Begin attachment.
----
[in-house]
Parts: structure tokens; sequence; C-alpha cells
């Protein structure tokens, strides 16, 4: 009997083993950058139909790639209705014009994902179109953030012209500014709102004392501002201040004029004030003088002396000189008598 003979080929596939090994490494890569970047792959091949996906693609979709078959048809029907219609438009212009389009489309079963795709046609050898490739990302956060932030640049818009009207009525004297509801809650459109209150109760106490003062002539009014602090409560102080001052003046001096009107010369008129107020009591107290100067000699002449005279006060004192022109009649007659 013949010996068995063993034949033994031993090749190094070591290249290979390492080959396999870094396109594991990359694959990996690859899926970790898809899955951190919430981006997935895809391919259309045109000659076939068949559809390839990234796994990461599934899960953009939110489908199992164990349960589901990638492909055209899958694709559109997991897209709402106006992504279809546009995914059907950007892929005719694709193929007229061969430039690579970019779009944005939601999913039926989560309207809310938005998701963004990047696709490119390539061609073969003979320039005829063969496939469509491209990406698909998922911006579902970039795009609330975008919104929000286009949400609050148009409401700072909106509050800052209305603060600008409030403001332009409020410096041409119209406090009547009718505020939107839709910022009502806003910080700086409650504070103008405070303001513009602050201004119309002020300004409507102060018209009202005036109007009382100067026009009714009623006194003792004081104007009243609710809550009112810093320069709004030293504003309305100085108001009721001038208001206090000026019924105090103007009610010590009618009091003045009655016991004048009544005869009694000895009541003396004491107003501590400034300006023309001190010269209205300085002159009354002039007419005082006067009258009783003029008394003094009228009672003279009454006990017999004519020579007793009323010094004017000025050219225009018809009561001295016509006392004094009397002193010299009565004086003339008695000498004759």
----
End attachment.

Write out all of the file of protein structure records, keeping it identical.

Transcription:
[in-house]
Parts: structure tokens; sequence; C-alpha cells
């Protein structure tokens, strides 16, 4: 009997083993950058139909790639209705014009994902179109953030012209500014709102004392501002201040004029004030003088002396000189008598 003979080929596939090994490494890569970047792959091949996906693609979709078959048809029907219609438009212009389009489309079963795709046609050898490739990302956060932030640049818009009207009525004297509801809650459109209150109760106490003062002539009014602090409560102080001052003046001096009107010369008129107020009591107290100067000699002449005279006060004192022109009649007659 013949010996068995063993034949033994031993090749190094070591290249290979390492080959396999870094396109594991990359694959990996690859899926970790898809899955951190919430981006997935895809391919259309045109000659076939068949559809390839990234796994990461599934899960953009939110489908199992164990349960589901990638492909055209899958694709559109997991897209709402106006992504279809546009995914059907950007892929005719694709193929007229061969430039690579970019779009944005939601999913039926989560309207809310938005998701963004990047696709490119390539061609073969003979320039005829063969496939469509491209990406698909998922911006579902970039795009609330975008919104929000286009949400609050148009409401700072909106509050800052209305603060600008409030403001332009409020410096041409119209406090009547009718505020939107839709910022009502806003910080700086409650504070103008405070303001513009602050201004119309002020300004409507102060018209009202005036109007009382100067026009009714009623006194003792004081104007009243609710809550009112810093320069709004030293504003309305100085108001009721001038208001206090000026019924105090103007009610010590009618009091003045009655016991004048009544005869009694000895009541003396004491107003501590400034300006023309001190010269209205300085002159009354002039007419005082006067009258009783003029008394003094009228009672003279009454006990017999004519020579007793009323010094004017000025050219225009018809009561001295016509006392004094009397002193010299009565004086003339008695000498004759």